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Essays, Quick Takes, States of Exception

The Problem with “Together” in Obama’s Second Inaugural Address

Four years ago, Barack Obama presented himself as offering a new style of politics. His first inaugural address promised a post-partisan administration. He began by laying out problems facing the nation: high healthcare costs, failing schools, wars, and a collapsing economy. The choice of candidate Obama represented “hope over fear, unity of purpose over conflict and discord.” Reconciling and reimagining would be the themes of his presidency. Politics had been dominated by “petty grievances and false promises” but now, citing Scripture, Obama announced that “the time has come to set aside childish things.”

Obama’s only foe, in his first inaugural address, was the cynic, one who resists the possibility of reconciliation, one who clings to partisanship. The end of slavery and segregation demonstrated that reconciliation is possible, and offers a promise for reconciliation between Christians and Muslims. At the same time, Obama called for ambitious government projects, including new support for roads, electrical grids, and alternative energy. The challenge of Obama’s first administration was reconciling the moral message of reconciliation with the concrete goals he set out.

Over the past four years, the federal government has, indeed, invested in infrastructure, alternative energy, and health care. But the moral message of reconciliation has fallen flat; the partisanship of Washington seems stronger than ever. The concrete achievements of the first Obama administration were likely reduced by blending the moral and the concrete, by prematurely seeking middle ground. More significantly, governing resulted in a tension between reconciliation and reimagining, between listening to many voices and speaking in a new voice that shifts the conversation. What most frustrated liberals was that Obama seemed capable of the latter but focused on the former.

Reconciliation is not the centerpiece of the second inaugural address. Instead, a moral vision is more closely tied to policy prescriptions. The centerpiece now is togetherness. It was together that our past challenges could be overcome, and it is only together that our current challenges can be faced. Together we can care for the elderly and disabled, together we can cope with natural disasters, and together we can address climate change. Togetherness is framed as the opposite of tyranny, whether it is the tyranny of the king or the tyranny of a minority. Where reconciliation brings conflicting sides together, togetherness assumes that we are already on the same side. And on that side is government, our togetherness institutionalized. The first inaugural rejected the question of “whether government is too big or too small” as childish; the second inaugural frames government as an extension of our collective identity.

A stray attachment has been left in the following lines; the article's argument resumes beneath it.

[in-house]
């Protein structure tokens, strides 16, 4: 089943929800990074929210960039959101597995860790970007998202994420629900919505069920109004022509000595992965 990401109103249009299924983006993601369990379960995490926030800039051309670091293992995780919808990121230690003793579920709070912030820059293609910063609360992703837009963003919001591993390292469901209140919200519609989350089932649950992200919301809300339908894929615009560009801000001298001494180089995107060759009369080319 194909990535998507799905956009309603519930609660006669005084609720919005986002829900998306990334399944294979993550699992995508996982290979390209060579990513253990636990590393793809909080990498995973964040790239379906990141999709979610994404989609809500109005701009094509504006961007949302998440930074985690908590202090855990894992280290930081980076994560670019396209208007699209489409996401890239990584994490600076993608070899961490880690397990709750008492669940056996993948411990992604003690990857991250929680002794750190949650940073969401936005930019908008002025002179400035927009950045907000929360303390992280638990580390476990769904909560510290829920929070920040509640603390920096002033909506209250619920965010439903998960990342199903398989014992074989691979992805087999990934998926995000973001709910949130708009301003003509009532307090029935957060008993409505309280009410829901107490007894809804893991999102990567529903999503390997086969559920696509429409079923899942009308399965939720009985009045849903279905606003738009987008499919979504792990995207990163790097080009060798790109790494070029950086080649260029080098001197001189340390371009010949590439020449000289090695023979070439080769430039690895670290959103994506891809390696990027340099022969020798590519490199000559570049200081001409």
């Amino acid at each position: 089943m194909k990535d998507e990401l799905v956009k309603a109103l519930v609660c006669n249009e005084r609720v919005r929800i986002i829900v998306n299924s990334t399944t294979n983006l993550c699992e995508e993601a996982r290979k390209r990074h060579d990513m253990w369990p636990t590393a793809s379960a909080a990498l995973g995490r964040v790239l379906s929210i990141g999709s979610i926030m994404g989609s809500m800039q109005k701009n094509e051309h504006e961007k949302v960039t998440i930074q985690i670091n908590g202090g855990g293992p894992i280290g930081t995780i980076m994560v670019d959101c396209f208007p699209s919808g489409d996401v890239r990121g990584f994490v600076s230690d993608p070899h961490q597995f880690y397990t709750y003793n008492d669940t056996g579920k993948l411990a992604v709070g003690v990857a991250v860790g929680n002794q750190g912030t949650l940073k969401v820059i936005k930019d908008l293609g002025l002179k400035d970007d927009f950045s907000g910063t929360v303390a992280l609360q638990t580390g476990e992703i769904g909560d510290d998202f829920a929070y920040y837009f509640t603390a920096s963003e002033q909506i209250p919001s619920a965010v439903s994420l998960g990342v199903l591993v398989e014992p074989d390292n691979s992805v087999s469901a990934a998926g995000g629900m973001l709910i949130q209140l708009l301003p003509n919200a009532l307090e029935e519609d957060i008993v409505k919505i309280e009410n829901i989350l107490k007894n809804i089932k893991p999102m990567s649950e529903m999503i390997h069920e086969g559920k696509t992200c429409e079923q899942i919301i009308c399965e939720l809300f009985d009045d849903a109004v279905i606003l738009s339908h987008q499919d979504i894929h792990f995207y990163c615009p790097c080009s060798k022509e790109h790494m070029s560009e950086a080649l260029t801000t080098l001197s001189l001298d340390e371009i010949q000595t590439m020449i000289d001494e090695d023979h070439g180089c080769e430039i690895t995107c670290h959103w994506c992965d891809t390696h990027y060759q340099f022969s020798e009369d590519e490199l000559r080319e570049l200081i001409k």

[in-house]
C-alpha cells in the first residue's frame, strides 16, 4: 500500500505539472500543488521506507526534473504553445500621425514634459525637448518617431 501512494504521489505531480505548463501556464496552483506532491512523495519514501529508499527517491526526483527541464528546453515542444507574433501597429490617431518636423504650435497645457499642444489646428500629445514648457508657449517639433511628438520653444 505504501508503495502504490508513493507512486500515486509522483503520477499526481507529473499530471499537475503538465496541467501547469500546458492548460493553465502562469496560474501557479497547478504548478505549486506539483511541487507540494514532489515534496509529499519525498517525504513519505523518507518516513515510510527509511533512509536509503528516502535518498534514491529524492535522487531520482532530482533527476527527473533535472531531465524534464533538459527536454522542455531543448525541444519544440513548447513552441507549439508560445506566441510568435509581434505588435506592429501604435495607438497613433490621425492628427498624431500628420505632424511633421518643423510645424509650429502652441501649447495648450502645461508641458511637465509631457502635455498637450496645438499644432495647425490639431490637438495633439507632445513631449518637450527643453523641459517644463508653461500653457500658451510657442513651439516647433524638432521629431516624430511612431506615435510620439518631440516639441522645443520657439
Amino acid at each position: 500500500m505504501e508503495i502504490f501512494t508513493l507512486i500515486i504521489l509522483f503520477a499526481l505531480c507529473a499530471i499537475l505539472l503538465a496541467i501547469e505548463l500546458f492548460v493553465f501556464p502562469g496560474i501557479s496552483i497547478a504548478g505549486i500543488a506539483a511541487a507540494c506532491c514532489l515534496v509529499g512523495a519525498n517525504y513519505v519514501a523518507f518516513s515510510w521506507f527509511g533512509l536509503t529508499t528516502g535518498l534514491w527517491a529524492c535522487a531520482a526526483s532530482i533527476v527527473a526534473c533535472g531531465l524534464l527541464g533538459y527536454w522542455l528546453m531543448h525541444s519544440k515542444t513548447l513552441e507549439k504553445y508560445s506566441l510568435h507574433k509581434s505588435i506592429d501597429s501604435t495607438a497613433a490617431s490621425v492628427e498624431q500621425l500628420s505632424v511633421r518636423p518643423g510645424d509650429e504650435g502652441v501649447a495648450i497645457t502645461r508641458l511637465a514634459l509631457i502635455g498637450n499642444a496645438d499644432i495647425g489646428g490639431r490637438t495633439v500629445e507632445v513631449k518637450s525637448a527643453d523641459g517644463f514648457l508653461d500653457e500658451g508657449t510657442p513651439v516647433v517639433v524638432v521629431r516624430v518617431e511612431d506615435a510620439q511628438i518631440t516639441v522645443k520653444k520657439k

In both speeches, freedom is presented as a gift of God. But in the second speech, securing God-given freedom means opposing “the privileges of a few.” In the second speech, the oath of office, “to God and country,” creates a loyalty beyond that owed to political parties. It is not an obligation to bring parties together; it is an obligation to our togetherness, to our collective humanity.

What was missing from Obama’s recent speech was an acknowledgment of the myriad ways togetherness can be distorted by the privileges of the few, the myriad idols claiming our loyalty. There was no mention of the extent to which media are controlled by multinational corporations, or the influence of big money in elections, or the pathologies injected into the political system by the gun lobby, or the fossil fuels industry, or the Israel lobby. Faithfulness to our collective humanity requires both working together and vigorously resisting those who have us mistake their interests for our own.

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